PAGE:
Your garage is the catch-all storage space for all seasons. And while it’s great that you have a place to throw all your random items, it doesn’t take long for it to become overcrowded and disorganized. When it comes time to find the stuff you’re looking for, you’ll find yourself sifting through piles of junk, wondering why you ever threw it in there in the first place. That’s why it pays to be discerning about how you organize your garage.
So just how can you do that? It’s not quite time for spring cleaning, but with February just around the corner, why not partake in a little mid-winter purge?
What should you keep in your garage? While it may seem like a convenient holding space, not everything is fit to be kept in your garage. It’s not intended to hold the overflow that you can’t fit inside the house. Strictly speaking, you can use your garage for whatever you want… but it might not be as organized and as effective as you might like. Consider your garage as its own separate entity: it’s indoor/outdoor storage, and as such, its primary function is to hold outdoor use items.
The Car and All the Fixings
Next to your house, your car is probably the most valuable asset you own. It is in your best interest to keep your vehicle in good condition for as long as possible, and having a garage makes it much easier to do that. That’s what the garage was designed to do: store and protect your vehicle(s). And yet, somehow, many of us still fill up our garages with stuff, leaving no room for our most precious possession.
Stowing your car in your garage not only keeps it safer from theft and burglary – but it also helps prevent rust and weather damage, maintains the longevity of your paint and parts, and might even reduce costs associated with insurance and warranties. When possible, your garage is the best place to park your car, along with all of your other car-related supplies. Wiper fluid, tire pumps, winter tires – the whole kit and caboodle should ideally be stored together for ease of use.
Your garage is the perfect spot to stow all your yard and garden supplies. Shovels and spades, leaf and snow blowers, rakes, clippers, lawnmowers, hoses, power washers, outdoor extension cords, garbage bags, gardening supplies, bags of soil, rock salt – all of these and more are candidates for garage storage.
Of course, all of this can turn into a bit of a jumble if you’re not careful. Fortunately, organizational solutions help. Try a pegboard to hang all your tools and other small items. For bigger stuff, use an open shelving unit with large bins to group items by category.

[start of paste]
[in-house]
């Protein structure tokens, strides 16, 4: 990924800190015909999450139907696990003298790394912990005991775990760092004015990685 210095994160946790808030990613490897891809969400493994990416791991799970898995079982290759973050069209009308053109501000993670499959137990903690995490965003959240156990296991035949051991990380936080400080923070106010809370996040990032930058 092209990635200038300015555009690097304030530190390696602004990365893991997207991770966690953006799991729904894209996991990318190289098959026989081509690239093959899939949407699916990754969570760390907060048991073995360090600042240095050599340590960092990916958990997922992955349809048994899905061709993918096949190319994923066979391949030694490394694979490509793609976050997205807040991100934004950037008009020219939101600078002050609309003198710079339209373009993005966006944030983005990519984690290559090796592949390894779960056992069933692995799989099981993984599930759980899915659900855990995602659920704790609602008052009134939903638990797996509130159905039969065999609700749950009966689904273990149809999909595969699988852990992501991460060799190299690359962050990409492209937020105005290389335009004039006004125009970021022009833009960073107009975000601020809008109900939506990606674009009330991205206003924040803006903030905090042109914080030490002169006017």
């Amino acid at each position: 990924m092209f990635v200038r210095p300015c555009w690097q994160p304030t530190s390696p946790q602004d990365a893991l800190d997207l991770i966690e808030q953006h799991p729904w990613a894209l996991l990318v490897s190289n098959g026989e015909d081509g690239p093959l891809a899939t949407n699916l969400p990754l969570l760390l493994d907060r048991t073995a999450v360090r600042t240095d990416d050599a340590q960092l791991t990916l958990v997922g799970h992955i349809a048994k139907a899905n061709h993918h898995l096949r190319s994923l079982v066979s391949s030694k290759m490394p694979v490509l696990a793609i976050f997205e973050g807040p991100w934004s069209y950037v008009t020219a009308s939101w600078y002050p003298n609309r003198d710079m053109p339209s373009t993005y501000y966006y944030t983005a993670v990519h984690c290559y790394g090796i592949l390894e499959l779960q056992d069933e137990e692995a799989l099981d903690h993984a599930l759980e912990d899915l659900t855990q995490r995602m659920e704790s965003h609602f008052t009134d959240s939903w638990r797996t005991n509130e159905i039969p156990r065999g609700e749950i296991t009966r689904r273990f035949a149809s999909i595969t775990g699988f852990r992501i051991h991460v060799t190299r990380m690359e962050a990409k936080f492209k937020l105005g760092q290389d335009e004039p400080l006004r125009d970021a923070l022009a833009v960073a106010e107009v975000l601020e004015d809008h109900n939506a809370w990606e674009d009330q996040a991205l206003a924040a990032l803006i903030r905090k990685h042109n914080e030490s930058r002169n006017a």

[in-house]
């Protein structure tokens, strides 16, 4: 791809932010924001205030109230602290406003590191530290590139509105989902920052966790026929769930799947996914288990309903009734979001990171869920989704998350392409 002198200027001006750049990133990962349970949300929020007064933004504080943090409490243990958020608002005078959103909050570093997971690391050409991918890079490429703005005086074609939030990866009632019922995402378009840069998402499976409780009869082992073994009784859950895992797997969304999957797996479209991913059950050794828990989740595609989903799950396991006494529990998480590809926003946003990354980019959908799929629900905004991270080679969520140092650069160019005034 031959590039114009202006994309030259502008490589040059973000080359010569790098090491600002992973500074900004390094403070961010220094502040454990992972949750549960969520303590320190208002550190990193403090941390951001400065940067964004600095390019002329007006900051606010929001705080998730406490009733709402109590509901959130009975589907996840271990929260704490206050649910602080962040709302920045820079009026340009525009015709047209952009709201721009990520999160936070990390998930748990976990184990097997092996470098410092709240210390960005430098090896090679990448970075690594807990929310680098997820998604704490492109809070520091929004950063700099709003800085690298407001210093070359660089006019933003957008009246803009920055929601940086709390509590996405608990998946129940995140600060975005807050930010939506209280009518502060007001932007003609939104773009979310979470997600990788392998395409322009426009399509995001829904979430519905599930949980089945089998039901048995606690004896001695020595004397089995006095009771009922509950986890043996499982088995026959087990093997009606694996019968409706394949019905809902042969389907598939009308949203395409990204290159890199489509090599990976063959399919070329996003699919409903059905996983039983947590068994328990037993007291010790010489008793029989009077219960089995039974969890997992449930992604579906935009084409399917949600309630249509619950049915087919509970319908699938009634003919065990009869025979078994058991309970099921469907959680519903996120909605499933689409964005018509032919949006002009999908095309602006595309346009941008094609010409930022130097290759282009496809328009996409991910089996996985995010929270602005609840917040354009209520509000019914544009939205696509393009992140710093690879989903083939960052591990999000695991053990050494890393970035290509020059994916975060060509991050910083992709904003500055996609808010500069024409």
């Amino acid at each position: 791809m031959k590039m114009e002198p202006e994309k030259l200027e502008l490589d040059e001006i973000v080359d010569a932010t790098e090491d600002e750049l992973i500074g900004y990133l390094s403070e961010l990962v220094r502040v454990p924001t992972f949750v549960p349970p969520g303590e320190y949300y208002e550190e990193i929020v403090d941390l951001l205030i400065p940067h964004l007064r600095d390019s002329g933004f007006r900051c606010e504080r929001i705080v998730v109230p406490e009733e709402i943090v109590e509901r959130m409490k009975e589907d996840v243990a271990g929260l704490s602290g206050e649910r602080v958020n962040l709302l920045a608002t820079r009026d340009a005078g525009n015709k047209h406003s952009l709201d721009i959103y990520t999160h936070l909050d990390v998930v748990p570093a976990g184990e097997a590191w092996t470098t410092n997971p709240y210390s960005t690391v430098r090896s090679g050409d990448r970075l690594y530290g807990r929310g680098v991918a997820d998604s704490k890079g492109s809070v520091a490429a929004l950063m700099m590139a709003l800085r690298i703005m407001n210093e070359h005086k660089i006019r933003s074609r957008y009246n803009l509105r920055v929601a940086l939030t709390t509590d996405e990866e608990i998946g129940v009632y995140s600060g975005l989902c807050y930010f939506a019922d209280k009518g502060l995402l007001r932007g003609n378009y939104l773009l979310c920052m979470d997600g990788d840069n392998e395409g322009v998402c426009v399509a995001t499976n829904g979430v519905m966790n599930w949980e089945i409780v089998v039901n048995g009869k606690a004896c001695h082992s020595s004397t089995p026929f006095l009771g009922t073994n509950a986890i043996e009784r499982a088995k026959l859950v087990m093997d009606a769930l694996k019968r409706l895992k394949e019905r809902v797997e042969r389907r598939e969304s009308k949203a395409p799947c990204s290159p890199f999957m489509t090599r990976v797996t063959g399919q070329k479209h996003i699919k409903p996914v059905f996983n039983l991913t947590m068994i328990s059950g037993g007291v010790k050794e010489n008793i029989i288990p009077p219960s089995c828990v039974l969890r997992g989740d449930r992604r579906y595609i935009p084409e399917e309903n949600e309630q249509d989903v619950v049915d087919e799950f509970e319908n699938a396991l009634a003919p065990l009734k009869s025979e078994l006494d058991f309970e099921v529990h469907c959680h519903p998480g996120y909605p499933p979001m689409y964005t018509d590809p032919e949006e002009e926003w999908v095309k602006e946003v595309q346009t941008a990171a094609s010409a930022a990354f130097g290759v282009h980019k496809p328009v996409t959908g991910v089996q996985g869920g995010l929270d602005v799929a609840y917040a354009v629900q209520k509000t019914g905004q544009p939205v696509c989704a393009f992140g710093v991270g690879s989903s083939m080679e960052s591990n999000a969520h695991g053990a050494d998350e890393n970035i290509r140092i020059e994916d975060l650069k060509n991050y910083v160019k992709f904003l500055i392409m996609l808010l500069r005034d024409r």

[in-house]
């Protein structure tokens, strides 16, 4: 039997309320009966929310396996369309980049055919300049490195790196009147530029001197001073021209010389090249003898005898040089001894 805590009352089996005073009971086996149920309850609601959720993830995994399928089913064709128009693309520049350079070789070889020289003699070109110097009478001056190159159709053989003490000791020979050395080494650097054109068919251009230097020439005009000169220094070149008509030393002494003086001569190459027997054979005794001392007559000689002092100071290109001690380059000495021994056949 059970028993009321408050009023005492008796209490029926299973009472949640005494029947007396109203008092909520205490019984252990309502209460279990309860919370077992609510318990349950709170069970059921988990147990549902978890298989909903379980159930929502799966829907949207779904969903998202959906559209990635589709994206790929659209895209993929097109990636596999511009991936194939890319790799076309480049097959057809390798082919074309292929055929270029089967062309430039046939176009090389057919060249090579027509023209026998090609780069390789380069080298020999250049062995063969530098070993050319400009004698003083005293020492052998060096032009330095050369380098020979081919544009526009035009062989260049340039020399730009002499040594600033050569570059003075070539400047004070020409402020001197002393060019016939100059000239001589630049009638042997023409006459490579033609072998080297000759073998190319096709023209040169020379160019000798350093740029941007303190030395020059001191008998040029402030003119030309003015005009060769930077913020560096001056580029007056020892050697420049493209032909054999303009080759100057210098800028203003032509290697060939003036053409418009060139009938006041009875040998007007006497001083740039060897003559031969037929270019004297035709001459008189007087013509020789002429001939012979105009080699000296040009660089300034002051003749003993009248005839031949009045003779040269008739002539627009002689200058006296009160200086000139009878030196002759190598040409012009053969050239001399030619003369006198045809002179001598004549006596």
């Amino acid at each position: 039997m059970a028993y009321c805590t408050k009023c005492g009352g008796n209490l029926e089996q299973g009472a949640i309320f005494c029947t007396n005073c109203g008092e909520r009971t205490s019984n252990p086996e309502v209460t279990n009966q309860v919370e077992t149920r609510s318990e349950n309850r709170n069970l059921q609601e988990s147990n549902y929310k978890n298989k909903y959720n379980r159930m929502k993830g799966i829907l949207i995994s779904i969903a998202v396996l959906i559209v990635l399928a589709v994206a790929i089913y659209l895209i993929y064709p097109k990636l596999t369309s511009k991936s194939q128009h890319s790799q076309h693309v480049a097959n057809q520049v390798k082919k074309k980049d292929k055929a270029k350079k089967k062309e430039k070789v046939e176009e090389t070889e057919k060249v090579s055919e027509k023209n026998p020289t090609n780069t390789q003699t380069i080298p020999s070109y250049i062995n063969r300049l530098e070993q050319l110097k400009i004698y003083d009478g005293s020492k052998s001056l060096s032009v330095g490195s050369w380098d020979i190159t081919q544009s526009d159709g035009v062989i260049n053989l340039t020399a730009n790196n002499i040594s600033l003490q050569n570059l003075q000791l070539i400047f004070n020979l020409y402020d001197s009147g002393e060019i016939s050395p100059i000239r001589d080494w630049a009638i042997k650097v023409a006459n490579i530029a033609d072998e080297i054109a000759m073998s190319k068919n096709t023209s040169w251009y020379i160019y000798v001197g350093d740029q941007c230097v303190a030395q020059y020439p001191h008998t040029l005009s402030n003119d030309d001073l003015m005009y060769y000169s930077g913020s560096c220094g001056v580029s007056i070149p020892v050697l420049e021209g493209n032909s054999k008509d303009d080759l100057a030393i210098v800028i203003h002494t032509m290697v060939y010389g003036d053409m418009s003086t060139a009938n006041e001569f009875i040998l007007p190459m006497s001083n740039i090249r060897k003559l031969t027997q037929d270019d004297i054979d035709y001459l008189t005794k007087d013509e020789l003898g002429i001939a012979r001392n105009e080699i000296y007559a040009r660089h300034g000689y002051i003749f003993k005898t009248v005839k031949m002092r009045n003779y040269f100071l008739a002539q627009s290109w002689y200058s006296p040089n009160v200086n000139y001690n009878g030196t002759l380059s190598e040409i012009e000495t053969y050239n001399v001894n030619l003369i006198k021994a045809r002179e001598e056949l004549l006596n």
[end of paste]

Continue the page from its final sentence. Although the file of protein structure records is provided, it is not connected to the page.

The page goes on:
Your backyard summer decor can’t stay out in the cold all winter, so into the garage it goes! Awnings, umbrellas, tables, chairs, portable planters, barbeques, bar carts, and all the rest should be stored in the garage.
If you have patio furniture with fabric cushions, tie them up in a plastic bag or stow them in a bin with a tight lid so rodents can’t chew on them. The nice thing about patio cushions is that they’re usually weather-resistant, so it’s okay to stow them in the garage. But you still need to take care of them, so store them appropriately during the offseason.
The key to organizing your garage is arranging items by frequency of use. It makes sense to stow things meant exclusively for summer or winter in the furthest corner during the seasonal changeover. You won’t be accessing them for at least four months, so keep them out of the way in the meantime. The same goes for things like bikes, sleds, and snowmobiles.
Keep large bulky items further back so you don’t accidentally bump them with the car, and try to maintain a clear path through all your stuff so you can access it when the time comes. And be sure to give your garage a good clean now and then: this is best accomplished during spring cleaning when you’re already reorganizing. Sweep the floor, dust off the shelves, and clear the cobwebs; it’ll make storage more manageable and pleasant year-round.
Brittany received her interior design degree in 2010 and recently earned her kitchen and bathroom certifications. She sees her job as much more than just picking out pretty colors and materials – it also involves exact measurements, plenty of planning, and determining how to have a space accurately reflect the lifestyle of its occupants.